My two kids are seven years old, and they came to us at ages 4 and 5 through foster care. Unfortunately, our kids were positioned to talk about difficult topics at an earlier age than most kids because they've just seen and experience more than most young kids. On the flip side, though, this has allowed us to maybe be more forthcoming with our kids about current events than we normally would.
A few years ago I read Bob Goff's book, Love Does. In it, he mentions that he and his wife chose to talk about difficult topics and current events with their kids right away so their kids hear about these things from them and not the media or their friends. We've adopted this belief. Some would see this as destroying our kids' innocence early, but I see a huge benefit to being open with our kids: When we talk with our kids early about tough stuff, we have some control in how we present the information. In our home, we try to present all information through the lens of the Gospel. When we talk with our kids about acts of violence, and when we try and help them understand why someone would take another person's life (because their initial question is always, WHY?!?)--we remind them of the power of sin and temptation, of what happens when a person doesn't truly understand Jesus. When we talk with our kids about acts of violence driven by revenge, we help them understand how a person could be susceptible to revenge (we all are), but we remind them of how the power of Holy Spirit can help us overcome a spirit of revenge.
|Super cute hipster baby because...why not?!?|
Finally, we use books to talk about tough issues. When we started our adoption journey many years ago, I began collecting books that featured people of different colors, sizes, family backgrounds, etc. They didn't always have themes of social justice, but they portrayed diversity, and I think that's important. All kids need exposure to diversity; I can't think of any downfalls to exposing our kids to diversity in the literature we read to them. As our kids have aged and matured, I've started introducing them to books that are more clearly related to social justice (both fiction and non-fiction). Books can take us places we never imagined we'd go, introduce us to people we would normally never meet, stretch our imaginations, grow our capacity for empathy, and make us feel emotions we've never felt before. The really good books encourage conversation. So, I seek out good books for my kids. I let them scour the library shelves and find their own books, but during our trips to the library, I also hunt through the shelves for books my kids normally wouldn't pick. I read their monthly book orders as feverishly as my kids do, and I keep lists of things to read with them over the years. It's a nerdy habit, but it's one that has paid off with my kids. Some of our most interesting conversations together over both silly and serious things have occurred over books. Click here for a list of books that are sure to open up conversations about social justice issues.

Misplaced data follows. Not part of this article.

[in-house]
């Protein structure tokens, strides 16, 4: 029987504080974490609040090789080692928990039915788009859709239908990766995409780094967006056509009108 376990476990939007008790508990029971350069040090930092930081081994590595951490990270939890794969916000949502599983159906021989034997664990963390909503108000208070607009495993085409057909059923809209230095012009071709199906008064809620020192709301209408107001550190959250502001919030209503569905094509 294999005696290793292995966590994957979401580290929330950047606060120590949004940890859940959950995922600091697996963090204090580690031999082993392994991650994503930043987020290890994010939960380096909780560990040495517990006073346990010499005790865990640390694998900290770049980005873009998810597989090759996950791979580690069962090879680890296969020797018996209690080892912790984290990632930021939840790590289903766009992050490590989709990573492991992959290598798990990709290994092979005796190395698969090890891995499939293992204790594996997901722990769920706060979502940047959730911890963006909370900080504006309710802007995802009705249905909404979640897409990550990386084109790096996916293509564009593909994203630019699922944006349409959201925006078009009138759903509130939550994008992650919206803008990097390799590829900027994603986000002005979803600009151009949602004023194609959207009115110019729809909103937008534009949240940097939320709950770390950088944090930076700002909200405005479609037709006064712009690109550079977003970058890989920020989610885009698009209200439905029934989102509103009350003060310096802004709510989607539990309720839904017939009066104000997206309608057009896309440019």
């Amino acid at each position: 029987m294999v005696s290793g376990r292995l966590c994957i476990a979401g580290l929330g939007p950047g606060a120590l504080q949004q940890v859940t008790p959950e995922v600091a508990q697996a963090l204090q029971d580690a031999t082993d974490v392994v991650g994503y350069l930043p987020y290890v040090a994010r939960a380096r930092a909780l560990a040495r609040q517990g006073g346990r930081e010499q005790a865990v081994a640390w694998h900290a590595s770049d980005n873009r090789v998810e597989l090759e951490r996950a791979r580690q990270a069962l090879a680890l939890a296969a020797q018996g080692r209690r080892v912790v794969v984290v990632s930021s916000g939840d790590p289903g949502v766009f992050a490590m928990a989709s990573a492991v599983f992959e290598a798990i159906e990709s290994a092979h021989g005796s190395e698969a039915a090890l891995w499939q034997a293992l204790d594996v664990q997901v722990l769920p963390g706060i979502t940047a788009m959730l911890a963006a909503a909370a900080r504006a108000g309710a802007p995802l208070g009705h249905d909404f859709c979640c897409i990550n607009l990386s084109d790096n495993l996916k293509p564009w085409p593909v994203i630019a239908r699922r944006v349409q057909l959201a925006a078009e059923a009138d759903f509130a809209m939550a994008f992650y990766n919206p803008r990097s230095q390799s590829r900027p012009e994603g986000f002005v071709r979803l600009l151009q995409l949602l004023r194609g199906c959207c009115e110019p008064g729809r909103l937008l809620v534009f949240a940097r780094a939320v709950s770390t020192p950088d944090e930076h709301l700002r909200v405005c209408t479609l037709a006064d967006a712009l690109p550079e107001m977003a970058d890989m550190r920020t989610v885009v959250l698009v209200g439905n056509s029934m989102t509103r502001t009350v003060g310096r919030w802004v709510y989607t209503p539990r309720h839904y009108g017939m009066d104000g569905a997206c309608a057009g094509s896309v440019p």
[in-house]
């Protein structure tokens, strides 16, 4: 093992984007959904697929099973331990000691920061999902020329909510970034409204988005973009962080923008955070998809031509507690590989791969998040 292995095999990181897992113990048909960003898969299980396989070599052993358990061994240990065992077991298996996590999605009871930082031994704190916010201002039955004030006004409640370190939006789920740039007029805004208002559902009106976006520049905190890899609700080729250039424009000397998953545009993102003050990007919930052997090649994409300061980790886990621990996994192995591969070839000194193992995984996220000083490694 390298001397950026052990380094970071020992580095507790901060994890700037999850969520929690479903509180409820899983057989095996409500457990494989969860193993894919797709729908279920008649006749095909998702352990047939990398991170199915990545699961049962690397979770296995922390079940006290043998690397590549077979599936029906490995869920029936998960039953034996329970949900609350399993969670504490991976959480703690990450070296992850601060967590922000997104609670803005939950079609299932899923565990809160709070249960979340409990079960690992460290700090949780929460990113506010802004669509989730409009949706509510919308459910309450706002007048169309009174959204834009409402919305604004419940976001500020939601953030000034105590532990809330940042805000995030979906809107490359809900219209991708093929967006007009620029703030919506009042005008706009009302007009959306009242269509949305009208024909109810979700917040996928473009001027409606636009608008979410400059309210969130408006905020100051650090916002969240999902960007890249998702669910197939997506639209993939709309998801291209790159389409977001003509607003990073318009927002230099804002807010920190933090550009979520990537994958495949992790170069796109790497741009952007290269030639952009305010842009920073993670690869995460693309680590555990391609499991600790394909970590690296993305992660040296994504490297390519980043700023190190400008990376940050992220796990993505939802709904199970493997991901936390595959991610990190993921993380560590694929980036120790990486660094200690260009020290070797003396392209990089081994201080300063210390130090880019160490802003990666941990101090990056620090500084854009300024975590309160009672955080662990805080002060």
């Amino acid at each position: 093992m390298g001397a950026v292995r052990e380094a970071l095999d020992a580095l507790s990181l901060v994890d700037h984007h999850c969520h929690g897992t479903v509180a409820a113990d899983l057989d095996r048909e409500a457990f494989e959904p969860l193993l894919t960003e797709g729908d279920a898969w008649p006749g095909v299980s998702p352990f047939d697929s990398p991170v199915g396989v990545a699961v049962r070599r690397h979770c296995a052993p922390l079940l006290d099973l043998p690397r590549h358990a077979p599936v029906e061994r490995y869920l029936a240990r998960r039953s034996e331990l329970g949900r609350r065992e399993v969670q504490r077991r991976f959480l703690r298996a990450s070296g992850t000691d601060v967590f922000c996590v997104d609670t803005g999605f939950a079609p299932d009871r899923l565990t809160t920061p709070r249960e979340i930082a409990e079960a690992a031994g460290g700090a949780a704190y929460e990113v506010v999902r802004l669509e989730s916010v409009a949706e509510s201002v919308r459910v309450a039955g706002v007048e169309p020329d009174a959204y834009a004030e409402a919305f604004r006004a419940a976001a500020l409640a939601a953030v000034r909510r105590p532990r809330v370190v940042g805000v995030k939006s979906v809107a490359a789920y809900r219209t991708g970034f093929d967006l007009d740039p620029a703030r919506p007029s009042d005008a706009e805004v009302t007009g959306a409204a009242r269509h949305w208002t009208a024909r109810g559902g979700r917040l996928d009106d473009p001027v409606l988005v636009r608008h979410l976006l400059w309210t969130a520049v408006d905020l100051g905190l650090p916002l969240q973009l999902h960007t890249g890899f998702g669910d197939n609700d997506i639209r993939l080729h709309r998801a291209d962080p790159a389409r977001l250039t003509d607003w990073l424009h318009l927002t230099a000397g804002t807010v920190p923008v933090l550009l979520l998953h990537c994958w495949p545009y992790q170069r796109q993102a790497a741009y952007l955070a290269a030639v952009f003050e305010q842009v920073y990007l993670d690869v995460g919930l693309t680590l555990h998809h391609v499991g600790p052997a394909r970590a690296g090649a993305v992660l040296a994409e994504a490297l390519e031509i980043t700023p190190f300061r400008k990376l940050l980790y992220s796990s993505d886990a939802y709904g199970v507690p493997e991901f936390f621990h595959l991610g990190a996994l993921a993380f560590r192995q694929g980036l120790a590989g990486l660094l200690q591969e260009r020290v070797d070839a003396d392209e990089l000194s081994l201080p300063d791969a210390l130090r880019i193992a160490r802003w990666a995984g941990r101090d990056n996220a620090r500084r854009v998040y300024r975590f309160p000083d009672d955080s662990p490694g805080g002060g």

Talking with our kids about tough issues is...well, tough and heartbreaking, but it can also be transformative as we help our kids make sense of and engage in the world around them. Right now, the world seems like a real crap-hole, but we cannot expect our world to change if we don't do anything to make change. If you work with children or young adults in any capacity, then you have an amazing opportunity to engage with the world by engaging your children with the world. Find a way that works best for you and your kids that meets them where they're at and honors who they are while also pushing them to